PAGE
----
3. Do not attach yourself to one particular outcome
You may be focused on bagging your dream agent, securing a traditional publishing deal, getting that promotion, or your ideal job and I wish you success. Keep working towards your goal and hopefully, your wish will come true. However, too narrow a focus might be blinding you to other opportunities.
Try brainstorming all of the options. Be imaginative and open yourself up to the infinite possibilities for your success. Instead of focusing on one agent, try approaching several. Visualise offers coming in from four or more so that you have to choose. Submit to independent publishers. Enter novel writing competitions. Scatter these seeds of possibility and you may be surprised by what grows.
Your future is waiting for you. It could be brighter and bigger than anything you have imagined, but you need to open your heart and mind to new possibilities and trust that what is right for you will find you.
4. Open your heart
I know what it feels like to want something too much. It is a tightly clenched fist in the solar plexus, a lump of longing that takes up all the room in your heart. You are afraid to release your grip. As though holding tight to that dream will make it come true, and if you release your grip, it will lessen your chances of success. I have learned that this is not true and by wanting something too much we are driving away the very thing that we want.
We have all heard the stories of a couple who conceive when they have stopped trying for a baby, the girlfriend who meets the love of her life after resigning herself to a future of singledom, the job offers that flood in when you have decided to become self-employed.
When we are desperate for something we become tense. There is a physiological reaction that may lead to symptoms of stress, for me it is eczema and migraines. We become so focused that we have tunnel vision and miss the bigger picture. A tense, intense person, who is desperate for something, is not attractive and can repel the person that they want to attract.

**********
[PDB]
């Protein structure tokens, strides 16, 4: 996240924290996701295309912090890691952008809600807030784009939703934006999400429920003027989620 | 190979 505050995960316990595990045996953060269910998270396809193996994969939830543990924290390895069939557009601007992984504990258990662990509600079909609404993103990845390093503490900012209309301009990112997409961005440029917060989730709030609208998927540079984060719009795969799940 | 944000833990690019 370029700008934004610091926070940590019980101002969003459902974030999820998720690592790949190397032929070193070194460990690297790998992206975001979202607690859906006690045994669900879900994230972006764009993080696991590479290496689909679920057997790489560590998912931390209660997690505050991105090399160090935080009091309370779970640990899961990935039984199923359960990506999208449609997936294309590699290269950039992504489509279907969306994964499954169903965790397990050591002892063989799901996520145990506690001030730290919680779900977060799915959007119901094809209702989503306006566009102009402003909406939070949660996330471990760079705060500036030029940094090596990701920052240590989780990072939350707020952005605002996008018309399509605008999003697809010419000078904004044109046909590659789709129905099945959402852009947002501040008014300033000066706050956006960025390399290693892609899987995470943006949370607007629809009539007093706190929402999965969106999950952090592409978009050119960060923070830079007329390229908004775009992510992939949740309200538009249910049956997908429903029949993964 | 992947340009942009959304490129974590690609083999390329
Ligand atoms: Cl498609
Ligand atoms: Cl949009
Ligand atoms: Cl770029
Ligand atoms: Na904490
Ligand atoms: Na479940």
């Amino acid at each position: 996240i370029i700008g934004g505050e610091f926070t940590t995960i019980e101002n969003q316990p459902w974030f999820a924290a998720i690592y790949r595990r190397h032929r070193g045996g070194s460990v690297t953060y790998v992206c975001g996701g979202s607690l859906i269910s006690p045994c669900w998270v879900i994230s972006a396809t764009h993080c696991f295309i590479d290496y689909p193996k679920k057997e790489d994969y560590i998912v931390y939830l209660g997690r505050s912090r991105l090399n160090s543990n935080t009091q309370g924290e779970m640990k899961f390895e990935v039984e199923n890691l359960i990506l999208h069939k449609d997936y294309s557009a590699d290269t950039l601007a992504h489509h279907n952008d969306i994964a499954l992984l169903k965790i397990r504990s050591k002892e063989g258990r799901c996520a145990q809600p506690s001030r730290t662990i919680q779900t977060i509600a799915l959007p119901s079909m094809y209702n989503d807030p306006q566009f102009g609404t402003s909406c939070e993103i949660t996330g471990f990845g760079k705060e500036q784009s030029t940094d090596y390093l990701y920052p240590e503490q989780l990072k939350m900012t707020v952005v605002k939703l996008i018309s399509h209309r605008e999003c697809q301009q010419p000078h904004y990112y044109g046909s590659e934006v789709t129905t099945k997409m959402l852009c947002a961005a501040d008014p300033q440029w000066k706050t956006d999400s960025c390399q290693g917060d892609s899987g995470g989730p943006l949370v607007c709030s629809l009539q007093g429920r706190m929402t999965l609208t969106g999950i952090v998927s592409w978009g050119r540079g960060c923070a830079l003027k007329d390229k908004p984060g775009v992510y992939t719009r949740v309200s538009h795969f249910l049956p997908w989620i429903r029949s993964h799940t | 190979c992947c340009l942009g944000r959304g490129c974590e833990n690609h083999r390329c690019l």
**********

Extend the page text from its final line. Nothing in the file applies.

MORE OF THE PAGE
If you are in a furniture store and a sales assistant working for commission pursues you relentlessly, advising you of the features of every sofa you show a vague interest in, I suspect that like me, you will decide to visit another day or go to a different store where you won’t be hounded into buying something.
Many years ago, I had a friend who following a divorce was desperate to find another man. This friend was young, attractive, and clever. She had a great job and was financially independent. She threw herself into the dating world with gusto, joining online dating agencies and requesting blind dates. I tried introducing her to eligible men but her desperation scared them off. Sadly, none of her would-be partners wanted a second date.
I am extremely embarrassed to confess that when I started out as a management consultant, I stepped out of a meeting to run after someone who I thought might be interested in hiring me. I cringe when I remember this. At that time, I was terrified that I would not attract any clients and, of course, I didn’t. When I relaxed and went with the flow, I had plenty of work. The more work I had, the more I was offered.
When we are relaxed and content, we are open to new possibilities. We notice opportunities because we have an open mind and are more susceptible to ideas that come into our orbit. People are drawn to us because we radiate positivity.
I know it is hard to let go of longing. Keep hold of your dream but try to gently release your grip. Imagine that knot of tension, softening. Breathing exercises and meditation can help with this. When I am meditating, I imagine a lotus flower opening up to the sun. It takes practice but you can relax your hold.
5. Trust the journey
I believe that our purpose is an idea that is sown like a seed in our heart. Our wish to be a writer, an artist, a chef, an acrobat is intense because we are driven to achieve our life purpose. But just as the seed has been sown, trust that your dream will come to fruition. Open yourself up to a greater power. Trust that what you need will come to you. Be relaxed and calm. Because then you will find the golden breadcrumbs that will lead you to your destiny- a chance meeting, an advertisement, an idea that comes from a conversation.
I previously published this post as Wanting Something Too Much Part 1-3. I have combined them here and renamed them so that they are more accessible.